2011 has been named the year of the tablet (computer, not medication) by several top technology magazines and websites. Webmaster Drew explains what tablets offer reviews four top selling brands so you can decide if you really need one.
What is a tablet?
A very loose description of a tablet is any portable PC which is equipped with touchscreen technology as the primary input method. In the last two years tablets have progressed beyond their label and evolved into many shapes, sizes and types of technology. A vast number of tablets available on the market are considered by the public as nothing more than large smartphones which cannot make calls.
There are important differences between each tablet available on the market such as:
– the key input for a device is a special pen used as a mouse and keyboard
– special hand gestures such as pinching the screen enable the user to zoom in
– the ability to send and receive calls by inputting a sim card into the back of the machine
– a tablet display which flips out to a swivel laptop with a keyboard
YOURLifeChoices will take you through four of the top selling tablets to help you decide if a tablet is for you.
Price: from $629
The market leader in tablet computing, Apple’s iPad launched the tablet revolution. The iPad is basically a larger version of the iPhone with smarter and faster computing. The iPad is great for reading eBooks, sending emails, internet browsing, listening to music, playing games and watching movies. What the iPad lacks is USB, flash compatibility and memory card slots as well as any type of camera. However, the next generation iPad is expected to be on the shelves by mid-year featuring all the missing pieces of the puzzle.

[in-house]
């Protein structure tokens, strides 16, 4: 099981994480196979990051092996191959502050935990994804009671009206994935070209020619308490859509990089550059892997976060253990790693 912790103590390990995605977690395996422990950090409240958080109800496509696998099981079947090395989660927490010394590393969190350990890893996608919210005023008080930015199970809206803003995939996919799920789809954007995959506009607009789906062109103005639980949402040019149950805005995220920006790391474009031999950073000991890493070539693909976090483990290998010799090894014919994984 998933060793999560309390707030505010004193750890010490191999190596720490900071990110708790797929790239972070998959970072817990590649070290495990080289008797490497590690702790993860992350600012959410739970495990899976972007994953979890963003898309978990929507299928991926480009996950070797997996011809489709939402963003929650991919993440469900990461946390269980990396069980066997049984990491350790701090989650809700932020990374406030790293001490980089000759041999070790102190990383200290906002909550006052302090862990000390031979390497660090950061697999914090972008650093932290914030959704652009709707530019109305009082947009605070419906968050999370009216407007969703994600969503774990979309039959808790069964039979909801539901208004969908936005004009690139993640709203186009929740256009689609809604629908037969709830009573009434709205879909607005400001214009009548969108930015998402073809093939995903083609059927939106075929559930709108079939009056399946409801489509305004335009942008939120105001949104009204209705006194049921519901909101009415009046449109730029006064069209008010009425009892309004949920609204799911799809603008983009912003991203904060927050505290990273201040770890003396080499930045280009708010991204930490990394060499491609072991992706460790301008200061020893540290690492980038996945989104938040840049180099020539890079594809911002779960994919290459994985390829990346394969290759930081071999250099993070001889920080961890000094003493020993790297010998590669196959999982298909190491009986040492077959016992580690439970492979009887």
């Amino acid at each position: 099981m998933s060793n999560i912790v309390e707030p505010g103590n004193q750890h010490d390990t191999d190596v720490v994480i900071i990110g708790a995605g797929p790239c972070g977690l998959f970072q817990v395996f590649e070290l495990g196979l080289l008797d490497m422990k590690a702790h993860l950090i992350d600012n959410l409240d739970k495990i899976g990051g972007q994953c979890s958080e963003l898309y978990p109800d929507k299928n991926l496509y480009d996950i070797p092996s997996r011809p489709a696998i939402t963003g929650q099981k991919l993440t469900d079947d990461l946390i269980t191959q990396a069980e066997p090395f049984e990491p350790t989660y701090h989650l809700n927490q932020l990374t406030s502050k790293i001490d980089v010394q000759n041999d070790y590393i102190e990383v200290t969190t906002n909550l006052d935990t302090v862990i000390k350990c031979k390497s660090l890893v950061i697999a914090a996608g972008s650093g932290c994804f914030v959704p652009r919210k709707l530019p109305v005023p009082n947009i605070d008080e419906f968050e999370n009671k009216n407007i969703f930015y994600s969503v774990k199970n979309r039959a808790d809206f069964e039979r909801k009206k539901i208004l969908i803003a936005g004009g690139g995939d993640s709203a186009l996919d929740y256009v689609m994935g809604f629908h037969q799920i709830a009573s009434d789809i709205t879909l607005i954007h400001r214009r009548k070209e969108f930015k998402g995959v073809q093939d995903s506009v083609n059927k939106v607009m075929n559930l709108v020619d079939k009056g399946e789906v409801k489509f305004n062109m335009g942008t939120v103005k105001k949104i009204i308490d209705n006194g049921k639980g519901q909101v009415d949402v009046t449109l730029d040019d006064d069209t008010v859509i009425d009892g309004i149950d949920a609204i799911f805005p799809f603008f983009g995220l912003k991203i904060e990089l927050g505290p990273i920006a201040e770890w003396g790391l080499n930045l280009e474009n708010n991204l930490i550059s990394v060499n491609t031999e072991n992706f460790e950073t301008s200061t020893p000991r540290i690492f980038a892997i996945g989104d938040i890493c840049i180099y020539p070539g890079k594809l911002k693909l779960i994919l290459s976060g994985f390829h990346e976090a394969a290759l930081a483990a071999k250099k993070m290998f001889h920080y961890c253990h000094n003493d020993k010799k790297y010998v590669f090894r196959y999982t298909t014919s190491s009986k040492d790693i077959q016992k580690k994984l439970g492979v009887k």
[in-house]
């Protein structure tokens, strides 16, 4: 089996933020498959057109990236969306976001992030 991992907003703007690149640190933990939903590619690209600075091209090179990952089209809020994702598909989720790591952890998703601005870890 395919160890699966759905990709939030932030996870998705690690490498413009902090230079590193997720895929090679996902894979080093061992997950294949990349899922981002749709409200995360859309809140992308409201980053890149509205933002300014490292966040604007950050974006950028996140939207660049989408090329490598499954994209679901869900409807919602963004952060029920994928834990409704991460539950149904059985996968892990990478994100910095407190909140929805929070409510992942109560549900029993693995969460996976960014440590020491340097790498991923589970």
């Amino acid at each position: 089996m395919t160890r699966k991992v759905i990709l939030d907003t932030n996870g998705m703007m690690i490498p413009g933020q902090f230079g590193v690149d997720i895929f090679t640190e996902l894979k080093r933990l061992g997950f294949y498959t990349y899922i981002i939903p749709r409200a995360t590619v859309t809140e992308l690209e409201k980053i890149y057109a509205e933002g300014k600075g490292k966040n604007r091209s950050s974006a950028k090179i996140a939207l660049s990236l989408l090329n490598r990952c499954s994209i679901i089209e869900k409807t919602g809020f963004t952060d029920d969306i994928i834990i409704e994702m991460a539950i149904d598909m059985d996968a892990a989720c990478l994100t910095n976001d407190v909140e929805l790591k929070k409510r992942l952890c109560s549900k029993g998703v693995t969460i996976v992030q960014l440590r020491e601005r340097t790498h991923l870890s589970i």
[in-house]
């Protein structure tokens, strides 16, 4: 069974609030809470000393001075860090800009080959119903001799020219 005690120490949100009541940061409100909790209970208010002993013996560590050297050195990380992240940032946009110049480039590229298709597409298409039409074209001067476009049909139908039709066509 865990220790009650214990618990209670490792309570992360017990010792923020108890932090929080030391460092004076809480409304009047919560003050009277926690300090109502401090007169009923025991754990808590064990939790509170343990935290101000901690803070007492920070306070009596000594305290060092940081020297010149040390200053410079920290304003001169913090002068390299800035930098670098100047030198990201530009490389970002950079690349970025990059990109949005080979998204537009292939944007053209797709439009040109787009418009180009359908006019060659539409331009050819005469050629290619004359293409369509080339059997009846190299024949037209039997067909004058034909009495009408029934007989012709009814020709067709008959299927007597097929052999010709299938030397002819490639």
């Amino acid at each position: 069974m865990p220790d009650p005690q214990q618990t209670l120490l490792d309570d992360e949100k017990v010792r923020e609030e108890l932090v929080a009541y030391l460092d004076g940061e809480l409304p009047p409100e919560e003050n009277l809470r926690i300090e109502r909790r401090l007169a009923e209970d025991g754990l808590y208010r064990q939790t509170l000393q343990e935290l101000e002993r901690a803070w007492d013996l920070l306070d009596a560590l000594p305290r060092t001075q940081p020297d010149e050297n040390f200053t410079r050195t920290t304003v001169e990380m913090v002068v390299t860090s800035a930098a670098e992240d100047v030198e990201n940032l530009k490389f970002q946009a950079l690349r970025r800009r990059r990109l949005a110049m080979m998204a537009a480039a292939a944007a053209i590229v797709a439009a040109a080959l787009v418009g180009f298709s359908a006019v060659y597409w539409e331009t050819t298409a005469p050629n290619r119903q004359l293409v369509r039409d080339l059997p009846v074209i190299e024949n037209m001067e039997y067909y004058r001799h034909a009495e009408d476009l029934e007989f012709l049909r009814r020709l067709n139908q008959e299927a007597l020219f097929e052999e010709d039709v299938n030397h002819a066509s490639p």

Recommendation – wait until July before buying!
Samsung Galaxy Tab
Attracting comments such as “the iPad slayer” when it was first released, the Samsung Galaxy needs some improvement before it can live up to its reputation. There are a number of benefits associated with the Galaxy compared to the iPad. The Galaxy has a front and back facing camera allowing video conferencing. The Galaxy also allows you to slip in your SIM card from your mobile to use the Galaxy to make calls, send and receive text messages and use the mobile broadband on the SIM card. The Galaxy is ‘ok’ for internet browsing while the eReader software is not as crisp as the iPad’s.
Telstra T-Touch Tab
The saying goes ‘you get what you pay for’ and it is very true with the Telstra T-Touch Tab. There are some positives with the T-Touch, such as a front and rear facing camera, USB and microSD card slots, the ability to make phone calls and send text messages and internet connectivity via WiFi and the Telstra NextG mobile network. However, there are even more negatives to counteract the positive attributes with the user experience being sluggish at best. The T-Touch comes with a poor resolution screen which lacks the multi-touch display features of an iPad. The T-Touch also weighs in at a heafty 500g and, most importantly, lacks Flash compatibility, which is the key selling point of the Android software with which it is installed.
Inexpensive, but limited
Fujitsu Lifebook TH550
Price: from $1599
The design of the Lifebook classifies it as a tablet, although, in all reality, it is a laptop computer. The Lifebook folds out from what looks like a tablet into a laptop with a swivel multi-touchscreen. It runs on Windows 7 Professional 64-bit software and includes a fast processor and large amount of RAM. As well as being priced at the expensive end of the tablet field, the Lifebook is also fairly heavy, weighing in at 1.3kg.
Expensive and heavy